25,190 words; 80 pages
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Once a tavern historically popular amongst pirates, the Sea Turtle Inn is now an enchanting coastal Floridian hotel and bar that boasts stunning gothic architecture, scenic views, and a nightlife that can best be described as, well… unique. Accomplished paranormalist Andrew Wells has been hired by the current owner to investigate claims that the Sea Turtle Inn’s rooms are haunted by the unruly, restless, and randy spirits of Black Roger and Dirty Davy, two rival pirates rumored to have murdered one another over a woman. But the truth story behind the pirates’ tale and the degree to which the Sea Turtle Inn is actually haunted turns out to be more complicated than centuries’ old rumor and popular reputation would imply.
As he thoroughly investigates each room with reports of poltergeist activity and possession, Andrew finds himself more intrigued by the inn’s enigmatic proprietor, Davis. After inheriting the inn from family, maintaining the Sea Turtle Inn and keeping its staff and guests has been Davis’ sole focus, leaving little time for self-contemplation or a personal life. But it is precisely Davis’ personal secrets that Andrew is drawn to most. And it is resolving those secrets that may prove key to finally putting the tumultuous and potentially dangerous spirits to rest.
Gressive Press, an imprint of Circlet Press dedicated to sex-positive science fiction and fantasy outside the gender binary, is proud to present Sea Turtle Inn– a transgender, gay, paranormal romance by H.B. Kurtzwilde, the LAMBDA Literary Award nominated author of Chocolatiers of the High Winds.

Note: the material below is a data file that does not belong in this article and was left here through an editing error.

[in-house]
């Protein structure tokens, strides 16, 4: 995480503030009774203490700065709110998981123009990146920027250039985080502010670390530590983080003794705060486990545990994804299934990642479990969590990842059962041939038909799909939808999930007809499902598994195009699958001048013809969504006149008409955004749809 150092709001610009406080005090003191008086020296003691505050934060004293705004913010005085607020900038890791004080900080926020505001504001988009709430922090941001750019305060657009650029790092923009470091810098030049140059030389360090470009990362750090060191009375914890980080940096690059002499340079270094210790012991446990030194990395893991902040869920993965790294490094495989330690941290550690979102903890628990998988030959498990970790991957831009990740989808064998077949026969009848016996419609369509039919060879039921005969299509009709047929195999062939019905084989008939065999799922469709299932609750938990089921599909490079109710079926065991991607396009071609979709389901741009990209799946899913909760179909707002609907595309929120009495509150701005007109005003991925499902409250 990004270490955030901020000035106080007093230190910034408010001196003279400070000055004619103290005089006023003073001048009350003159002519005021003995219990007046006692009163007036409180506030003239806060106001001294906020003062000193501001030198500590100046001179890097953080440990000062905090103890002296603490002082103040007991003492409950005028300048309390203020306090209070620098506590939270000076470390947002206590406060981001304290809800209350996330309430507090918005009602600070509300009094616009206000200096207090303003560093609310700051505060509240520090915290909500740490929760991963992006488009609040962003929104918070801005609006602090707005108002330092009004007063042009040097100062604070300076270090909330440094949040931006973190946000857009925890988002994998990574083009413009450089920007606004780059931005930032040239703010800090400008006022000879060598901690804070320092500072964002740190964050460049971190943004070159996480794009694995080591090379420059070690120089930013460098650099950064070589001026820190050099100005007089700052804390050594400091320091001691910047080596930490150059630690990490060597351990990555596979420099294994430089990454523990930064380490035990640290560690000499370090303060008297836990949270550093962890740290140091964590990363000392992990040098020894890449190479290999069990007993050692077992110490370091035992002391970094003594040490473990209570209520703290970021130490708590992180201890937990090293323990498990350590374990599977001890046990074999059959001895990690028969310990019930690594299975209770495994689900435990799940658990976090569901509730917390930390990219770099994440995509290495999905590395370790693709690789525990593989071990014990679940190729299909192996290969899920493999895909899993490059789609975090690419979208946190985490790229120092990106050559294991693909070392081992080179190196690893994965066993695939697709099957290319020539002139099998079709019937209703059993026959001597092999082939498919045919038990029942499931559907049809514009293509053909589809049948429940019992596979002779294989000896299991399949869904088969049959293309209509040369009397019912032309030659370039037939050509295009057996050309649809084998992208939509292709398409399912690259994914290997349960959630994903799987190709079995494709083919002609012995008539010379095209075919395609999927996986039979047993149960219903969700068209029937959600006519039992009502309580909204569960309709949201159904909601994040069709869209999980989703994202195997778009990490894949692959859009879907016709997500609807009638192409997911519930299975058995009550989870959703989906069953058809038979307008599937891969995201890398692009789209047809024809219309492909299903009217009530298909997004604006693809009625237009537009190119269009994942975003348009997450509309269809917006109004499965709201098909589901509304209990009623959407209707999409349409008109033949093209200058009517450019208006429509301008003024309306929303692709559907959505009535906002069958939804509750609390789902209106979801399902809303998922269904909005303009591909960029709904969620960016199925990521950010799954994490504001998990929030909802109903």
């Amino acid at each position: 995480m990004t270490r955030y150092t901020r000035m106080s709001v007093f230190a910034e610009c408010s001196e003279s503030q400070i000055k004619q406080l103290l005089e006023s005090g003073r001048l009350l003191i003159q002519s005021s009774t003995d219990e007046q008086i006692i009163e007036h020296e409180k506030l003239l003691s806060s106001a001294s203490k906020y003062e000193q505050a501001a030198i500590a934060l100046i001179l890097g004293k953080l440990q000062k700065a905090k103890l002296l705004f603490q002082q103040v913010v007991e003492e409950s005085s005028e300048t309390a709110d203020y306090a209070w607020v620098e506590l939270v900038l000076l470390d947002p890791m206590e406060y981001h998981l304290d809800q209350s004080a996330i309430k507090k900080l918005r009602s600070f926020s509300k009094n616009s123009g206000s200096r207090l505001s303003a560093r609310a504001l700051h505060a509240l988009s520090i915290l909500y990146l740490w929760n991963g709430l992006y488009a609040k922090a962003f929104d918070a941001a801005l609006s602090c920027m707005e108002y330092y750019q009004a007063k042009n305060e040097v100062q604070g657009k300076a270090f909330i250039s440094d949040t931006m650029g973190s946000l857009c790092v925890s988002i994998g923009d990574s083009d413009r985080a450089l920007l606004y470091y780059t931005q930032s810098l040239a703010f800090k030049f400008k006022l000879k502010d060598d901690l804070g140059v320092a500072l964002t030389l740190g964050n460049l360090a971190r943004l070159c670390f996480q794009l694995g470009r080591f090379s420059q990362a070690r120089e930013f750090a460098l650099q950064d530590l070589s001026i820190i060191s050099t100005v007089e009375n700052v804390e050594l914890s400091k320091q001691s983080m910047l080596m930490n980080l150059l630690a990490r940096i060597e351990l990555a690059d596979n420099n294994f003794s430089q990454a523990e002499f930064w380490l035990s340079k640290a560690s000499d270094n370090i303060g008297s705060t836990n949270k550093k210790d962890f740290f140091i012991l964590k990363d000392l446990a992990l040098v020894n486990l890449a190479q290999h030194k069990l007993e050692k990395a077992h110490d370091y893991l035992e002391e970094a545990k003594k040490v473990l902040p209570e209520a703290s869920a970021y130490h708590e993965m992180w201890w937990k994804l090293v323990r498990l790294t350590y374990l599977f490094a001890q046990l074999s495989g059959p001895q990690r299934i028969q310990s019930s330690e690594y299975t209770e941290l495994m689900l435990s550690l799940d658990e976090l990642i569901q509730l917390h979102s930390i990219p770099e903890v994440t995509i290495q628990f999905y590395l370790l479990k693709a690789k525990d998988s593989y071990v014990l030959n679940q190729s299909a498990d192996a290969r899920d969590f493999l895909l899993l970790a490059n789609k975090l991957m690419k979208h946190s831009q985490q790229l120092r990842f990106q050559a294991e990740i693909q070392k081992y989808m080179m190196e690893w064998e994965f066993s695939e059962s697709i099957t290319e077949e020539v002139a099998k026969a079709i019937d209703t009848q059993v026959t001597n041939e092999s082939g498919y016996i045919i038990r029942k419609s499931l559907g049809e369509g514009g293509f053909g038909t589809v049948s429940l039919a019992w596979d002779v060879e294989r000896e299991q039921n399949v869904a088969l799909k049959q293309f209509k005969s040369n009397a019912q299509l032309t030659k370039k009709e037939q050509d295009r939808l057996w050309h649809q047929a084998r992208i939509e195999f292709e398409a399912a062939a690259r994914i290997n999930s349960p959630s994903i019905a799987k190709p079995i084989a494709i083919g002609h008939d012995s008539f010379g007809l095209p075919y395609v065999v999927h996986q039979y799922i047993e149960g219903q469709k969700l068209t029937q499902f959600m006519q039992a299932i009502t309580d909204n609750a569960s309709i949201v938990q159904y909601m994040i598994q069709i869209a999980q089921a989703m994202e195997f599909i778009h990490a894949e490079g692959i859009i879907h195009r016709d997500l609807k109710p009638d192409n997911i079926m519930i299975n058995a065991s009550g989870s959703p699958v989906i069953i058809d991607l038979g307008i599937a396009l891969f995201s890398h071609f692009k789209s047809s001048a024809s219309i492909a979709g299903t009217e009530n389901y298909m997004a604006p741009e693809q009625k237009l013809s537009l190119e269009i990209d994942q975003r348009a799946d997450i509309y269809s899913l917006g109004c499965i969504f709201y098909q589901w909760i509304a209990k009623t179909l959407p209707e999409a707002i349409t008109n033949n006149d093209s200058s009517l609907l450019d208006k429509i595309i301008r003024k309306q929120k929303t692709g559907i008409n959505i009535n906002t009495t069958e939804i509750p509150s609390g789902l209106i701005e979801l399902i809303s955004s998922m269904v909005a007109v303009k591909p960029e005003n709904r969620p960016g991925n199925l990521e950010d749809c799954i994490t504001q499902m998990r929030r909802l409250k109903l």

About the author: H.B Kurtzwilde lives in the wet, sticky, mosquito-ridden depths of Florida. When not busily avoiding alligators, he scribbles out futuristic and paranormal fiction, as if this is any way for a grown person to behave. His works include Phoberia, Guide to Survival, and Sea Turtle Inn, among others. Drop by his Livejournal or his personal blog at hbkurtzwilde.circlet.com to say hello, or to make a donation in support of his artistic efforts.
Look under the cut for an excerpt…
Andrew Wells had a genuine satisfaction in his own reputation. His life as a paranormalist was built on tall tales, credulity, patience, and professionalism. His actual job skills had come naturally to him. He eschewed digital cameras, EMF detectors, and shoddy methodology in favor of his own instincts. Over time, he’d acquired a legend of his own to go with his history of superstition and weird visions.
He wasn’t more than a local, but in St. Augustine, Florida, spooks, ghosts, creeps, and tales were a growth industry right along with the tourism. He approached the Sea Turtle Inn, jewel of the local historical registry. It had been burned down twice, continued to operate in its original incarnation of bawdy house, and was known to pass down through a family line associated with piracy. It was also a local monument for tall tales and pure lies.
The ghost tales alone were not enough to turn Andrew on. Those were his stock in trade. No, the Sea Turtle had more than just stories. He pushed through the white arch of the front gate and breathed in the perfume of a tropical garden. He dragged the strap of his overnight bag up his shoulder and looked around for help. Thrashing noises nearby made him clear his throat a few times to draw attention.
A woman in a massive straw hat straightened from contending with the soil. “Lobby’s up them big white stairs, sir. Pleased to meet you and welcome to–You’re not a customer.”
“I’m Andrew Wells, looking for B.A. Davis?” He tried to understand what he was seeing.
“I’m Davis,” came the soft voice from under the wide brim of a gardening hat. “You that psychic from the historical society? I hope you can do something more than burn sage sticks, because we’ve got a mess on our hands here.”
“I know you may be nervous in your new home, Miss Davis,” Andrew tried to soothe.
“Just Davis,” she interrupted, laughing behind her hand. “I’m not nervous. I got pirates in the honeymoon suite. I guess you woulda’ heard about them by now. I think they’re doing something dangerous.”